Canyon Crest Academy students march to protest Trump immigration policies
Students at Canyon Crest Academy peacefully protested President Donald Trump’s immigration policies during lunchtime on campus on Thursday, Feb. 2, carrying signs and marching silently through common areas at the school.
Between 100 and 150 students took part in the march, said Safi Jafri, 16, a junior at CCA who organized the event, using social media to promote it to his friends on campus.
School officials made sure that marchers followed education code guidelines, which they communicated to Jafri and his fellow students, and said afterward that the event went smoothly.
“The student-led free speech activity was calm, quiet, and respectful. They followed our expectations and their actions were consistent with the law. There were no issues of any concern between this group of students and other students,” said CCA Principal Brett Killeen in an e-mail.
Members of the media were not allowed on campus to observe the march, but afterward, about 20 students, all juniors and seniors, came out to the sidewalk in front of the school, carrying their signs and speaking to reporters. Freshmen and sophomores are not permitted to leave campus at lunchtime, school officials said.
Safi had printed and distributed T-shirts with the phrase, “1984 = 2017 #THISISHOWITSTARTS,” a nod to George Orwell’s dystopian novel, “1984,” which chronicles a futuristic society where leaders manipulate facts and the truth to control the population.
Safi and other students said Trump’s executive order banning entry to the U.S. by anyone from seven Muslim-majority nations, as well as his rhetoric before and after the election, prompted them to speak their mind.
After the march, Safi, who is Muslim and the child of parents who emigrated to the U.S. as young children from Pakistan and India, said he has been troubled by both the anti-immigrant rhetoric in recent months, and the new president’s official actions on immigration.
“This is the country I love, I pledge allegiance every morning at school. I would fight for this country,” he said, but that some of Trump’s statements have seemingly questioned the loyalty of himself and millions of other Muslim-Americans.
He and his fellow students said such actions as the immigration ban could be the beginning of far worse discrimination, and compared it to the Holocaust and internment of Japanese-Americans during World War II.
Safi said he decided earlier this week, “I have to do something bold but yet respectful. I have to speak out when I feel injustice to me, my brothers and sisters and mankind.”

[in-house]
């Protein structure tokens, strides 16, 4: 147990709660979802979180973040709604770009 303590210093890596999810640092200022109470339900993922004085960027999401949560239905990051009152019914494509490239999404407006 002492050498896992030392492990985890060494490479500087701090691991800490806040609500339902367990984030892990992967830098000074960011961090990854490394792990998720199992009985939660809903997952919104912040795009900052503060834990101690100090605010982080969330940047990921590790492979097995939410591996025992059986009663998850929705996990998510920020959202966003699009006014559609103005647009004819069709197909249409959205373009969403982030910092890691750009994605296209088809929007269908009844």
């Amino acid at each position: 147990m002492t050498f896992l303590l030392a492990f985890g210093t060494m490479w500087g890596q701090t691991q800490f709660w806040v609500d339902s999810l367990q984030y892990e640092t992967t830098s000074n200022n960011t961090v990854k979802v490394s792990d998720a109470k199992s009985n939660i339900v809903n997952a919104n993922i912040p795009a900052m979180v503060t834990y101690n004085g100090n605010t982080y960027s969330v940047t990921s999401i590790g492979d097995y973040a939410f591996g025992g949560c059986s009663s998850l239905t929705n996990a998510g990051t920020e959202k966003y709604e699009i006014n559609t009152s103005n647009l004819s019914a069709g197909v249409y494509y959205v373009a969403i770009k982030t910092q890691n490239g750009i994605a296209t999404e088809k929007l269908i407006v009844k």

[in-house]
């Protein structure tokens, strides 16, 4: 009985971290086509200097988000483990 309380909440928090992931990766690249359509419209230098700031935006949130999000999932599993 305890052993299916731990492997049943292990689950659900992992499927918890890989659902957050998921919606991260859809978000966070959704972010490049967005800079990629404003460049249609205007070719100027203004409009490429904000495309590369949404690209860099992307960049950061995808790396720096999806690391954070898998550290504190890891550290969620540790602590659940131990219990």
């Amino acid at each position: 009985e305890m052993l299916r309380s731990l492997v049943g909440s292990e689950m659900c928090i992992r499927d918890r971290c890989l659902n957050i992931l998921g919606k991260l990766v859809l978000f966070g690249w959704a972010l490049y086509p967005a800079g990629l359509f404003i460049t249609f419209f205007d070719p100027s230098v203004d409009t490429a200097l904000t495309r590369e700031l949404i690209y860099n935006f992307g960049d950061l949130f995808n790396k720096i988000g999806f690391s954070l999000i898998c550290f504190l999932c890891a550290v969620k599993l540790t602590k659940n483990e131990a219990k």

The march, he said, “was truly amazing for me. a very heart-warming feeling.”
Other students who took part in the march echoed his feelings.
“No refugee should be turned away from this country,” said Saumya Khanna, a CCA junior. Referencing the World War II era, when Jewish refugees from Europe were banned from entering America, some of whom were subsequently murdered by the Nazis, she said, “No one wants to see that happen again.”
Junior Luca Giles, a transgender student, said, “No one deserves to be discriminated against for who they are or things they can’t control.”
And Alex Poplawsky, also a junior, said she also sees disturbing similarities between the World War II era and today’s anti-immigrant rhetoric.
“As a minority, I know what it’s like to feel discriminated against,” said Poplawsky, who has Jewish and Mexican heritage. “I don’t want anyone else to go through that.”
Junior Kane Bush said, “I’m marching in solidarity with people who are repressed.”
While many students cheered on the marchers, some students opposed their message, said Safi, and held up signs saying, “Build the Wall,” and “Make America Great Again,” which was Trump’s campaign slogan.
But the marchers continued silently on their way, he said.
On a Facebook page Safi set up to spread the word about Thursday’s silent march, posts later Thursday said some students were planning a pro-Trump rally at CCA for the next day, Friday, Feb. 3.
Killeen, in a statement issued Thursday, said he and other administrators became aware of Thursday’s planned march through social media. School officials notified CCA families and let them know that if they wanted a quiet space for lunch, away from the event, they could go into classrooms, the gymnasium or other places.
Killeen also said in an e-mail that San Diego police school resource officers and extra administrative staff were on hand Thursday to “ensure for a safe and largely normal day.”
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